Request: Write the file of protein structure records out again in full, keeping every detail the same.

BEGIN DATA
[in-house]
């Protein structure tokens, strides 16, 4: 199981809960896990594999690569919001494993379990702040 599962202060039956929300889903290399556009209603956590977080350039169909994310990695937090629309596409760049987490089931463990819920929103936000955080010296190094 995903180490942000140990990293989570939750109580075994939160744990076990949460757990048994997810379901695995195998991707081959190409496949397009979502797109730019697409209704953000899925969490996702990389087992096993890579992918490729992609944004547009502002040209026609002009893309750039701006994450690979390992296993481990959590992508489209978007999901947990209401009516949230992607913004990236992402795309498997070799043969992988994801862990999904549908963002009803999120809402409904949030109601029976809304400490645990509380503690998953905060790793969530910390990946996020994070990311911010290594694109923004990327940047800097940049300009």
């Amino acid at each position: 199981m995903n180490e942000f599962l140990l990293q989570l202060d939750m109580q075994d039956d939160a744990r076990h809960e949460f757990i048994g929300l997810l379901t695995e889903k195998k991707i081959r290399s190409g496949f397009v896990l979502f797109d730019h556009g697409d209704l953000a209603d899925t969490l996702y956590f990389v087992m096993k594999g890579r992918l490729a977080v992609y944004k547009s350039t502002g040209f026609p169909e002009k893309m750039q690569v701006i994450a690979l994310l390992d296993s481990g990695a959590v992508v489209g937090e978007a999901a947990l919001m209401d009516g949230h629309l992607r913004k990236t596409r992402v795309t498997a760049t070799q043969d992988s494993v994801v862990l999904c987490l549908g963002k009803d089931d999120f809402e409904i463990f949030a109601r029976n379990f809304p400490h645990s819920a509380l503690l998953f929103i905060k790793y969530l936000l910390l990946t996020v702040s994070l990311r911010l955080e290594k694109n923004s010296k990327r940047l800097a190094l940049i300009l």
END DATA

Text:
[in-house]
């Protein structure tokens, strides 16, 4: 199981809960896990594999690569919001494993379990702040 599962202060039956929300889903290399556009209603956590977080350039169909994310990695937090629309596409760049987490089931463990819920929103936000955080010296190094 995903180490942000140990990293989570939750109580075994939160744990076990949460757990048994997810379901695995195998991707081959190409496949397009979502797109730019697409209704953000899925969490996702990389087992096993890579992918490729992609944004547009502002040209026609002009893309750039701006994450690979390992296993481990959590992508489209978007999901947990209401009516949230992607913004990236992402795309498997070799043969992988994801862990999904549908963002009803999120809402409904949030109601029976809304400490645990509380503690998953905060790793969530910390990946996020994070990311911010290594694109923004990327940047800097940049300009």
């Amino acid at each position: 199981m995903n180490e942000f599962l140990l990293q989570l202060d939750m109580q075994d039956d939160a744990r076990h809960e949460f757990i048994g929300l997810l379901t695995e889903k195998k991707i081959r290399s190409g496949f397009v896990l979502f797109d730019h556009g697409d209704l953000a209603d899925t969490l996702y956590f990389v087992m096993k594999g890579r992918l490729a977080v992609y944004k547009s350039t502002g040209f026609p169909e002009k893309m750039q690569v701006i994450a690979l994310l390992d296993s481990g990695a959590v992508v489209g937090e978007a999901a947990l919001m209401d009516g949230h629309l992607r913004k990236t596409r992402v795309t498997a760049t070799q043969d992988s494993v994801v862990l999904c987490l549908g963002k009803d089931d999120f809402e409904i463990f949030a109601r029976n379990f809304p400490h645990s819920a509380l503690l998953f929103i905060k790793y969530l936000l910390l990946t996020v702040s994070l990311r911010l955080e290594k694109n923004s010296k990327r940047l800097a190094l940049i300009l």